I roughhouse with my son.  Often.

I tickle.  Toss in the air.  Wrestle.  “Fly.”  Give piggy-back rides.  Jump, roll, run, and flip.

My interaction with my son is more rough, tough, and “dangerous” than my wife’s interaction with our son.

That doesn’t make me a better dad than my wife is a mom.  It also doesn’t mean that, for my wife to be a good wife, she needs to try to do what I do and roughhouse with our son.  Moms and Dads have unique roles to play, each contributing to the maturing and preparation of children to become men (and women) who honor God.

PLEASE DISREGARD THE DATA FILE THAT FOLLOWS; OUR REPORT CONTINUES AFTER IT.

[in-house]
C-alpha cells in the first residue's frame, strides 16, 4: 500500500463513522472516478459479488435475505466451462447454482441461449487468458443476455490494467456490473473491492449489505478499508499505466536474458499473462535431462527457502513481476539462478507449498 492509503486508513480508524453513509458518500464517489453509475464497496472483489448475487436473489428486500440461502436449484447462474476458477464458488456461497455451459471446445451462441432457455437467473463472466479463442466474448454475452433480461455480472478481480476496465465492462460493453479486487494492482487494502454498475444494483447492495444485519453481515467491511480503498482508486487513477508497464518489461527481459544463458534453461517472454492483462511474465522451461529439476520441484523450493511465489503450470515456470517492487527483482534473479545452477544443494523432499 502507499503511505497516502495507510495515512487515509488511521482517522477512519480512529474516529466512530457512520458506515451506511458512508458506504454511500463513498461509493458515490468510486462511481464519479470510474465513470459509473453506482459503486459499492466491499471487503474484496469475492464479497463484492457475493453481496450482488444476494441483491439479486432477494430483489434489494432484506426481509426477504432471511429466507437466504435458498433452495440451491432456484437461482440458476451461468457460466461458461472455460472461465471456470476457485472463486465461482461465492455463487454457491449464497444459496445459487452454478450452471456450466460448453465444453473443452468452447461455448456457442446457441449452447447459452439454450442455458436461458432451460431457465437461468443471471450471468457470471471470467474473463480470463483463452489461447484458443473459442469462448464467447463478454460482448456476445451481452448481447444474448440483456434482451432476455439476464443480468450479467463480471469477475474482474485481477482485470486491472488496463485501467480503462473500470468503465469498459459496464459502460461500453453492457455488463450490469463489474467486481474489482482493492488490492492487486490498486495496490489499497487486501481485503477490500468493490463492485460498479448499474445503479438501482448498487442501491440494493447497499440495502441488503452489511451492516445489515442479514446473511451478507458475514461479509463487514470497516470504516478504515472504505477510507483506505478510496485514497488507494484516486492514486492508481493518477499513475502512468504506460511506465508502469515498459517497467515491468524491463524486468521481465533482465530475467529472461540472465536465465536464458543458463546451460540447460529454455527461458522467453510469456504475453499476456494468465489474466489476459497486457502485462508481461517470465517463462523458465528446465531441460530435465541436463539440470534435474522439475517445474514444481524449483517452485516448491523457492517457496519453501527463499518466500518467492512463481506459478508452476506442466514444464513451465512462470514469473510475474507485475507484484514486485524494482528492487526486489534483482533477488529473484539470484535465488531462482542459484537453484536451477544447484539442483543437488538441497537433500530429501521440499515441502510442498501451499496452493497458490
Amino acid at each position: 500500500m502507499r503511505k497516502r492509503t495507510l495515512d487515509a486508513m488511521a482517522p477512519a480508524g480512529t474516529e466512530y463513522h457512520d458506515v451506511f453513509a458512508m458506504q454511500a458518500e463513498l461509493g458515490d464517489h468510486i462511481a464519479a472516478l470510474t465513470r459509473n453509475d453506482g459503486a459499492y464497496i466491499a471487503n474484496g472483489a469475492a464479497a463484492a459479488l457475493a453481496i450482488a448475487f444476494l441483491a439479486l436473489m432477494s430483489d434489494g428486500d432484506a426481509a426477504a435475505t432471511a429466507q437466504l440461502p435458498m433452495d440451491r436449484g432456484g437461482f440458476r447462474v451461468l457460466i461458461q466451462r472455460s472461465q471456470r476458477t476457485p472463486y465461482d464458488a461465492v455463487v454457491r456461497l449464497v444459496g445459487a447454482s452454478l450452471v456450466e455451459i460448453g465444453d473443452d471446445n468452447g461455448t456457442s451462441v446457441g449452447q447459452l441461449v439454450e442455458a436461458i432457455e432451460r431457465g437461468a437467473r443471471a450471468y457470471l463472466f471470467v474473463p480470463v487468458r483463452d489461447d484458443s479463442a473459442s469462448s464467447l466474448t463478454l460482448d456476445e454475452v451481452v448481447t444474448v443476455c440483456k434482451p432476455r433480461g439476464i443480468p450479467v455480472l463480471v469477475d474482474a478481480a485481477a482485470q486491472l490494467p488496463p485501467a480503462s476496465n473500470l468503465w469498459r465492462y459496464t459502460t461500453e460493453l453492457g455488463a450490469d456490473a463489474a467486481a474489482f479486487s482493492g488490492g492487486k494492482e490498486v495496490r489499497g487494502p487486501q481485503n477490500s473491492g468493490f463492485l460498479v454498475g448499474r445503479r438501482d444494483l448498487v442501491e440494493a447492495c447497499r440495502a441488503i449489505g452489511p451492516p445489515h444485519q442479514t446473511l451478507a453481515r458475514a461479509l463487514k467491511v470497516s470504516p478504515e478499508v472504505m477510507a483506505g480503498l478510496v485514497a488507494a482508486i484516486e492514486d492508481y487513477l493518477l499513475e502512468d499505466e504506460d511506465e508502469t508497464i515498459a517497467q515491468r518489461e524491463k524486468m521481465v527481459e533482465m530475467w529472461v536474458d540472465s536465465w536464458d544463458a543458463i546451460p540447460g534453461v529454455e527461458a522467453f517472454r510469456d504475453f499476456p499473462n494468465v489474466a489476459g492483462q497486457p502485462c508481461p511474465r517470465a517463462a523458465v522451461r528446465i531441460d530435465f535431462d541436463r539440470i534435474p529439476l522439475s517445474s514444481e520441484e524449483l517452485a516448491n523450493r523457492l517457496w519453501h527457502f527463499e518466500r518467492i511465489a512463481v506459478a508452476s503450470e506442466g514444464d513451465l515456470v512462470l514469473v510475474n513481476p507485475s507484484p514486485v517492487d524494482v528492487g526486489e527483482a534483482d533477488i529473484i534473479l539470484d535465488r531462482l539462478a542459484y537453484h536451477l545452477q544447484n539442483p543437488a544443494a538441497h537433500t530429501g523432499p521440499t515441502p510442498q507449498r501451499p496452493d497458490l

I enjoy roughhousing with my son, and I know how important that will be to his development into manhood.  I know it was important for me, growing up with my dad.  We would wrestle, play, and do “dangerous” stuff with him.  And I know for certain that he played a pivotal, key role in helping me understand God-honoring masculinity.  I’m thankful for him every day.

It’s cool when you see something on TV that gives credence to what you already do.  On NBC’s Today Show, they interviewed Anthony DeBenedet about his book, The Art of Roughhousing.  Check out the clip below.

I like this quote:

They’re learning about the tricks and trades of the world, and how difficult the world can be, but they’re doing it in a protected and safe environment with someone they respect, that they love, and that love them.  And that’s important.

Did you roughhouse with your dad?

Do you roughhouse with your kids?  Does that look any different for boys than girls?